When Is Fire Season in California?
When we think of California, we think of good weather and fire season. But while it might seem like The Golden State is on fire year-round, it does have two very different fire seasons: One caused by heat and the other caused by wind. When is fire season in California? We share everything you need to know about the California wildfire seasons, including why they are getting worse, ahead.
When is fire season in California?
With two long fire seasons, Californians see potential wildfire threat almost year round. From October until April, Santa Ana winds kick up and pose a threat to The Golden State. Then, from June until September, summer heat can create perfect conditions for wildfires to thrive. That said, it’s not the summer months that worry Californians.
Although summer fires are just as serious — and typically last longer — they generally burn a lot slower and less intensely. Santa Ana wildfires, on the other hand, are as intense as they come. The wildfires caused by wind in October through April tend to spread at a rapid pace and often impact more developed areas along the coastline — such as Ventura’s Thomas Fire in December 2017.
According to a study conducted by the U.S. Forest Service along with the University of California at Irvine, UC Davis, and UCLA, the two fire seasons are as different as they come. Summer fires can occur anywhere in the state and typically target more wild and remote areas. For those along the coast — San Diego, Los Angeles, San Francisco Bay Area, Santa Barbara, Napa, to name a few — Santa Ana fires are a major concern and economically devastating.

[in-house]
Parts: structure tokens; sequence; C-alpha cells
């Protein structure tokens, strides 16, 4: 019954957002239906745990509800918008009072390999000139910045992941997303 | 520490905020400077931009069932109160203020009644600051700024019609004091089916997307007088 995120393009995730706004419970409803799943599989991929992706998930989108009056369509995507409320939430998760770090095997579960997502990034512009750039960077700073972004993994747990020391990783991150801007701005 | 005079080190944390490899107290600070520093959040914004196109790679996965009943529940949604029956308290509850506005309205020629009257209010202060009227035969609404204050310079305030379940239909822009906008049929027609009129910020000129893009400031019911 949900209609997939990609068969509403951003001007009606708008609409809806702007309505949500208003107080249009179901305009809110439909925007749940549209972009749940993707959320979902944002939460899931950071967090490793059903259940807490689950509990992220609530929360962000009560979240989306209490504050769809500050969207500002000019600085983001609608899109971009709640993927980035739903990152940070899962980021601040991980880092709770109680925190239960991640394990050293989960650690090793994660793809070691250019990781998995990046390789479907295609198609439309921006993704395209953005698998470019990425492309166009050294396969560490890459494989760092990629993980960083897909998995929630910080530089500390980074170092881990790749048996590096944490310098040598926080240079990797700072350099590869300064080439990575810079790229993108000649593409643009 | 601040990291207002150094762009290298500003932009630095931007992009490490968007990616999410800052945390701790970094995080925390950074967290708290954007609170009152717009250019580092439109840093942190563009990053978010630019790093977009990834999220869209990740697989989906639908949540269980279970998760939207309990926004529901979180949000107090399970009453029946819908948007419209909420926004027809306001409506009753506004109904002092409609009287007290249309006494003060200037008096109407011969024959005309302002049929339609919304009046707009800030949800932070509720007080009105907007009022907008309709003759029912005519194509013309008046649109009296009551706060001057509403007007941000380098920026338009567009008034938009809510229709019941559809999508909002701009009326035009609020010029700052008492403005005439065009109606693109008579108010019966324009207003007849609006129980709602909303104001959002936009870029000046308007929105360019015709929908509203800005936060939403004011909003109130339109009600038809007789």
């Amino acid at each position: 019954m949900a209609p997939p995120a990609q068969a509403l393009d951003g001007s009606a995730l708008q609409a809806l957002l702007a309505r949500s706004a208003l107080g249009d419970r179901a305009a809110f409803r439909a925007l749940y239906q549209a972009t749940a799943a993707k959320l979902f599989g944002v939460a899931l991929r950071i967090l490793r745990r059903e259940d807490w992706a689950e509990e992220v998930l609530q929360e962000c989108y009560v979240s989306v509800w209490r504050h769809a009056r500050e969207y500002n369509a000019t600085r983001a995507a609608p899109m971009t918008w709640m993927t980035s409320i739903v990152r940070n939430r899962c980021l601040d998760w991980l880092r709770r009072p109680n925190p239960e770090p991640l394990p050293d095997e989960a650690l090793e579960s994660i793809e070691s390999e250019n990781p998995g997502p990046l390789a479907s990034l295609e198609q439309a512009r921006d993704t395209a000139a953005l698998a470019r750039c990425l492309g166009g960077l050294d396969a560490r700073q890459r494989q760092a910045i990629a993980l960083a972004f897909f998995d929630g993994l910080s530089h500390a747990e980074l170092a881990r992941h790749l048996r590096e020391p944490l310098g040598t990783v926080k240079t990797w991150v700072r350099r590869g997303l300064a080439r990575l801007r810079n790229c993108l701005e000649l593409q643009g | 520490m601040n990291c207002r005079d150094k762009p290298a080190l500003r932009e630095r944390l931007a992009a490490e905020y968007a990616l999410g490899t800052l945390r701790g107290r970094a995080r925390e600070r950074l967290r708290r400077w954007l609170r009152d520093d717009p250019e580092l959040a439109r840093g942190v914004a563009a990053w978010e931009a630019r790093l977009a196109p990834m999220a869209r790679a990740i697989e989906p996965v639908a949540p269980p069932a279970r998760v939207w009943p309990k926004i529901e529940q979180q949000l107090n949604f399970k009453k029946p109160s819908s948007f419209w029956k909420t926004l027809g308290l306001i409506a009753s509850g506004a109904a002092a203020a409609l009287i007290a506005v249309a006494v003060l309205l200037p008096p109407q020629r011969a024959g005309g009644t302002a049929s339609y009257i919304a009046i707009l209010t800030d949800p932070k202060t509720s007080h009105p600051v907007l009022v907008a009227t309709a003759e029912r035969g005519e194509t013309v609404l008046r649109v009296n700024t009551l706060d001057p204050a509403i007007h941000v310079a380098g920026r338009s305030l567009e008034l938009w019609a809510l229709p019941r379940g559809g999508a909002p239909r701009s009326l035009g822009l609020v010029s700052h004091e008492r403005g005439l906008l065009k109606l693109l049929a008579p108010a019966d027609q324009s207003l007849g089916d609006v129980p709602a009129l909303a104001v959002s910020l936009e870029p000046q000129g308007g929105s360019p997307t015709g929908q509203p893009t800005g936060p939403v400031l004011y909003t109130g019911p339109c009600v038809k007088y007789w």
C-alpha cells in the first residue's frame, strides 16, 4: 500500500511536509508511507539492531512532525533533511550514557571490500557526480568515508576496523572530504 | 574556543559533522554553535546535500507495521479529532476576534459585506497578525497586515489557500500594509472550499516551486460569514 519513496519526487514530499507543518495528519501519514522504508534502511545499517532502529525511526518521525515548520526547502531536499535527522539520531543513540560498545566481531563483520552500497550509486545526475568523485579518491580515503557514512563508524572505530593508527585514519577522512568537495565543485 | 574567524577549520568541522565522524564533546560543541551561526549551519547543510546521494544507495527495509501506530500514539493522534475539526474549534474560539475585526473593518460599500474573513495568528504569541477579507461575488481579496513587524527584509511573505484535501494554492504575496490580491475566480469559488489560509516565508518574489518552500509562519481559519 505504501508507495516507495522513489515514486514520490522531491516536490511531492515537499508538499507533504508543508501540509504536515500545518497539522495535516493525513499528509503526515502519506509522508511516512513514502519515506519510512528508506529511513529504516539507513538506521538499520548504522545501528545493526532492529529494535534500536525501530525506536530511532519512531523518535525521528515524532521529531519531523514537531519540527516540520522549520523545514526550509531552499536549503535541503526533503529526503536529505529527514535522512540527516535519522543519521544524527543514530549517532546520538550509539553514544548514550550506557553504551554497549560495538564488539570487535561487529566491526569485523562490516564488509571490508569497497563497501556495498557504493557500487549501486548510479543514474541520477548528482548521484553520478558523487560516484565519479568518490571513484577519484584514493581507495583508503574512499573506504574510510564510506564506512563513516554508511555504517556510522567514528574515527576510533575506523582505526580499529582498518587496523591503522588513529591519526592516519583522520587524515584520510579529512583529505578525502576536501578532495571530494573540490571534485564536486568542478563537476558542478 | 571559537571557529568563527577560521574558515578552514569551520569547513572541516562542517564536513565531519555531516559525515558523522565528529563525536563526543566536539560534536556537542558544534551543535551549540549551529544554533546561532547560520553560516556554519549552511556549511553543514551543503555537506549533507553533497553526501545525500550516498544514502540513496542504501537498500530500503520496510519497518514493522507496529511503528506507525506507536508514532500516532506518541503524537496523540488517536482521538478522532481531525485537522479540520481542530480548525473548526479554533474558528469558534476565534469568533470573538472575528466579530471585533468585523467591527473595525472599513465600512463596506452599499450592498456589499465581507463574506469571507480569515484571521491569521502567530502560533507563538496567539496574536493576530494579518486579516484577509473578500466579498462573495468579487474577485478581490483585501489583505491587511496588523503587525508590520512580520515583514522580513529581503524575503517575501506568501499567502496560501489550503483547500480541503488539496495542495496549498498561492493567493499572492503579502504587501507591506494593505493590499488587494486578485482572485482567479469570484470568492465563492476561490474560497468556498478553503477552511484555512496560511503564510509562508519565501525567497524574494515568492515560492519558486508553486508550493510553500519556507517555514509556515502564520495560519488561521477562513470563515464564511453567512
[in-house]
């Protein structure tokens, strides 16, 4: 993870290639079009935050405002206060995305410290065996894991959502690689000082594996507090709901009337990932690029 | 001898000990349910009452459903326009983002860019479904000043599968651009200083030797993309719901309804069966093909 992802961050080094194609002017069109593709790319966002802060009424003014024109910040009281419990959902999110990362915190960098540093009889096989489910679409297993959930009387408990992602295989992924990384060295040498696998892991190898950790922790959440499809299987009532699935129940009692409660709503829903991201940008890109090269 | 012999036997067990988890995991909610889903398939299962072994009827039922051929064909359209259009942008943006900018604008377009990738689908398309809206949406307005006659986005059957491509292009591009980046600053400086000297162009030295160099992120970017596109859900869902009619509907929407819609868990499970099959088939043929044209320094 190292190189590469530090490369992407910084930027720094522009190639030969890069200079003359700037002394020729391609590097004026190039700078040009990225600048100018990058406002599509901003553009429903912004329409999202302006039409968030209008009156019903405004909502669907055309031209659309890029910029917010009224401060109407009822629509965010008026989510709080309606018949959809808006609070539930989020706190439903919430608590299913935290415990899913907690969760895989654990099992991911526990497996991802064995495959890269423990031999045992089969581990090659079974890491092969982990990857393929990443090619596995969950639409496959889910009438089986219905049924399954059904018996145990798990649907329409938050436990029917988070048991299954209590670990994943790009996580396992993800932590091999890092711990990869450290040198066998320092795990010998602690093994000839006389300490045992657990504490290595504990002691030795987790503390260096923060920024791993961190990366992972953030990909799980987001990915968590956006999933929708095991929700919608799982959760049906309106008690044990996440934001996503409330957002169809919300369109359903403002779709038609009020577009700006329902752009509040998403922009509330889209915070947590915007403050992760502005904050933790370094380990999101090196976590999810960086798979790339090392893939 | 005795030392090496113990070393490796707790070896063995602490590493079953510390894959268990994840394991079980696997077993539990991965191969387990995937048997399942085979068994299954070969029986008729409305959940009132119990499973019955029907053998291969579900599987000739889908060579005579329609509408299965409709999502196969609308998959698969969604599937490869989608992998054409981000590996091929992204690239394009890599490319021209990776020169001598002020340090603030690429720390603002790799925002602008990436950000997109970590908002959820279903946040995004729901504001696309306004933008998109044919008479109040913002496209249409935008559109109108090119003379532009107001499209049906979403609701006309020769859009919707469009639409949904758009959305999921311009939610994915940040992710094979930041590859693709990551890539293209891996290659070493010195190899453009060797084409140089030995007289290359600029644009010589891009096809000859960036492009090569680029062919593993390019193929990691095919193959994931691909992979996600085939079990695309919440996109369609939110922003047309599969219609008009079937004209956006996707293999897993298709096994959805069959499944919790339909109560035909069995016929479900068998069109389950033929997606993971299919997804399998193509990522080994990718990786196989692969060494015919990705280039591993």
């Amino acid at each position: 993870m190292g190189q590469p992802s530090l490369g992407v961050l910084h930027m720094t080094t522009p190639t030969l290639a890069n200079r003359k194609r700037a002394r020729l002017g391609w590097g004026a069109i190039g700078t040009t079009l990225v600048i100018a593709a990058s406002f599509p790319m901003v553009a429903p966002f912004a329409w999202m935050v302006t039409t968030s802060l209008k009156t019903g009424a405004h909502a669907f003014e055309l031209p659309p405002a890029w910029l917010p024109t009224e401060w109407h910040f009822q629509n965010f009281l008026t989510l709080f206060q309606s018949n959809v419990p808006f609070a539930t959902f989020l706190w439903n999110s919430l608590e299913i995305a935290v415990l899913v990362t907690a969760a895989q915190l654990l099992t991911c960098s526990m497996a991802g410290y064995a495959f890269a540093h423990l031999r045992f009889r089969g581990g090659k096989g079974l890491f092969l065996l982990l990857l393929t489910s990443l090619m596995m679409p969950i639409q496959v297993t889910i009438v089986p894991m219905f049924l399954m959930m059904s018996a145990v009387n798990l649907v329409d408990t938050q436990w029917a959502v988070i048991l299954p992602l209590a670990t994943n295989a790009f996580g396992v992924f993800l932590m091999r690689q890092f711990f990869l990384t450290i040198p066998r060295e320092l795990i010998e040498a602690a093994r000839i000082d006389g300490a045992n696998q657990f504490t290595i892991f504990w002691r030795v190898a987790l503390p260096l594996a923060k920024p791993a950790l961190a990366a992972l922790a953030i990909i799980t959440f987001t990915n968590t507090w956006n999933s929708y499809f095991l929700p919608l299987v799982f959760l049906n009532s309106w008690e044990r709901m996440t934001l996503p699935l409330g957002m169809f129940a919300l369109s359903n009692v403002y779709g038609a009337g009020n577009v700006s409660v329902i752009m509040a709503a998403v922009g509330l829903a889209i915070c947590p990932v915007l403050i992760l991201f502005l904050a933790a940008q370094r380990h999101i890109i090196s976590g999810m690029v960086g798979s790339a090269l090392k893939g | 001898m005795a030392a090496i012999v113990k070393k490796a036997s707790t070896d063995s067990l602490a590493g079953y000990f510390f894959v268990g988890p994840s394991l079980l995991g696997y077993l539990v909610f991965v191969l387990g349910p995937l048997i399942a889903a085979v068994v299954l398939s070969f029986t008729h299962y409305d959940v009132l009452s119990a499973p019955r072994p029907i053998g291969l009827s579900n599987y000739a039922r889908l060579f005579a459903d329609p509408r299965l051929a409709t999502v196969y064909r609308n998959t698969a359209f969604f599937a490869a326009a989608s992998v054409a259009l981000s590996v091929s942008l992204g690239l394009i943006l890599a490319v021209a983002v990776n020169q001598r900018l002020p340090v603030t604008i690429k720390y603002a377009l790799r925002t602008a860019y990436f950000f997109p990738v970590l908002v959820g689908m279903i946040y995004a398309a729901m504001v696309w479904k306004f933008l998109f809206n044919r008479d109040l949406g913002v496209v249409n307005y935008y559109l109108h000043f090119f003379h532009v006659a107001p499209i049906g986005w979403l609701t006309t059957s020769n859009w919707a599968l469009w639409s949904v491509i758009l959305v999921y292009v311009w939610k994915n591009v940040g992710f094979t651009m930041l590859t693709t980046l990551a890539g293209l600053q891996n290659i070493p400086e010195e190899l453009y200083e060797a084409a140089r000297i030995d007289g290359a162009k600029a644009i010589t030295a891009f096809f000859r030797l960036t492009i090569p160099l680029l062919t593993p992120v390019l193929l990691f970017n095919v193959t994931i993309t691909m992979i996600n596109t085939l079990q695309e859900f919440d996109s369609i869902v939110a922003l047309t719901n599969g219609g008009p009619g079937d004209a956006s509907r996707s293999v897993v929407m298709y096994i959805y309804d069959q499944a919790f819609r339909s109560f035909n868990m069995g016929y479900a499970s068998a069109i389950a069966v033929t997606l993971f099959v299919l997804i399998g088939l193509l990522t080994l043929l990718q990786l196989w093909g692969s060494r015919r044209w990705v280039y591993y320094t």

When is fire season over in California?
Despite having two distinct fire seasons in California, some cities are on fire watch year round. With high temperatures, winds, and other conditions creating a perfect climate for fires, they can happen any time, anywhere. However, studies show the state of California doesn’t typically see fires in May — though they can pop up.
Why are California wildfires getting worse?
If you think wildfires in California are getting worse, you’re not wrong. According to The Guardian, 2018 is the most destructive year for wildfires in California history. And, the Cal Fire recently asked for more funding, marking the earliest emergency wildfire funds ever requested.
According to a report published by California Natural Resources Agency, residents can expect longer drought periods, warmer weather patterns, and, subsequently, larger wildfires. But, why are California wildfires getting worse? Many blame global warming. As the Earth’s temperatures rise, the state of California sees much hotter, drier temperatures — two key components in fire season.
It doesn’t help that California recently came out of long drought — and could see more in the future — as rainfall also plays a huge part in the cause of wildfires. Lack of groundwater results in more tree deaths, which can act as fuel during the California fire season.
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